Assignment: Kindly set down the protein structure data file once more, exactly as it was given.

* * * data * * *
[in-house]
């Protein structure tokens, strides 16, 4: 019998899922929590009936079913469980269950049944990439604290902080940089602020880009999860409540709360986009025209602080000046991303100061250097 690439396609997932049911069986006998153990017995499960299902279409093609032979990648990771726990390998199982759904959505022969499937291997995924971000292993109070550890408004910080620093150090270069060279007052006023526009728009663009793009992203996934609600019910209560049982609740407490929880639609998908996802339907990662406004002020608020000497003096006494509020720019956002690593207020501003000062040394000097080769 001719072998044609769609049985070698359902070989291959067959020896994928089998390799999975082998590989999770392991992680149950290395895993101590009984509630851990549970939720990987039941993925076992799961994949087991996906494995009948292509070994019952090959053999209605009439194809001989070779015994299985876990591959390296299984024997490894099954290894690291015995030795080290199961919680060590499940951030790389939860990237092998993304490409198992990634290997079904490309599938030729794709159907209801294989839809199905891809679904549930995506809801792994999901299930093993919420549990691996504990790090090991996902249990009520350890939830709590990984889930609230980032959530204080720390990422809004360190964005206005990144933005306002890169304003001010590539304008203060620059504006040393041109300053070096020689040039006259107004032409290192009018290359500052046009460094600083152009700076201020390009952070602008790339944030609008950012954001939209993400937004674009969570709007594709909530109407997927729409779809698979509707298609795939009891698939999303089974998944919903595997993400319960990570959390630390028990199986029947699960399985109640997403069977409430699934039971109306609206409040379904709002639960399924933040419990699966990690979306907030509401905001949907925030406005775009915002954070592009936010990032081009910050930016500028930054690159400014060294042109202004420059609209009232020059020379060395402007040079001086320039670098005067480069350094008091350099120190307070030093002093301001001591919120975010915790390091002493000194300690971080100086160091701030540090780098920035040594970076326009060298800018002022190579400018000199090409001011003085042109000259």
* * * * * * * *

[in-house]
């Protein structure tokens, strides 16, 4: 019998899922929590009936079913469980269950049944990439604290902080940089602020880009999860409540709360986009025209602080000046991303100061250097 690439396609997932049911069986006998153990017995499960299902279409093609032979990648990771726990390998199982759904959505022969499937291997995924971000292993109070550890408004910080620093150090270069060279007052006023526009728009663009793009992203996934609600019910209560049982609740407490929880639609998908996802339907990662406004002020608020000497003096006494509020720019956002690593207020501003000062040394000097080769 001719072998044609769609049985070698359902070989291959067959020896994928089998390799999975082998590989999770392991992680149950290395895993101590009984509630851990549970939720990987039941993925076992799961994949087991996906494995009948292509070994019952090959053999209605009439194809001989070779015994299985876990591959390296299984024997490894099954290894690291015995030795080290199961919680060590499940951030790389939860990237092998993304490409198992990634290997079904490309599938030729794709159907209801294989839809199905891809679904549930995506809801792994999901299930093993919420549990691996504990790090090991996902249990009520350890939830709590990984889930609230980032959530204080720390990422809004360190964005206005990144933005306002890169304003001010590539304008203060620059504006040393041109300053070096020689040039006259107004032409290192009018290359500052046009460094600083152009700076201020390009952070602008790339944030609008950012954001939209993400937004674009969570709007594709909530109407997927729409779809698979509707298609795939009891698939999303089974998944919903595997993400319960990570959390630390028990199986029947699960399985109640997403069977409430699934039971109306609206409040379904709002639960399924933040419990699966990690979306907030509401905001949907925030406005775009915002954070592009936010990032081009910050930016500028930054690159400014060294042109202004420059609209009232020059020379060395402007040079001086320039670098005067480069350094008091350099120190307070030093002093301001001591919120975010915790390091002493000194300690971080100086160091701030540090780098920035040594970076326009060298800018002022190579400018000199090409001011003085042109000259």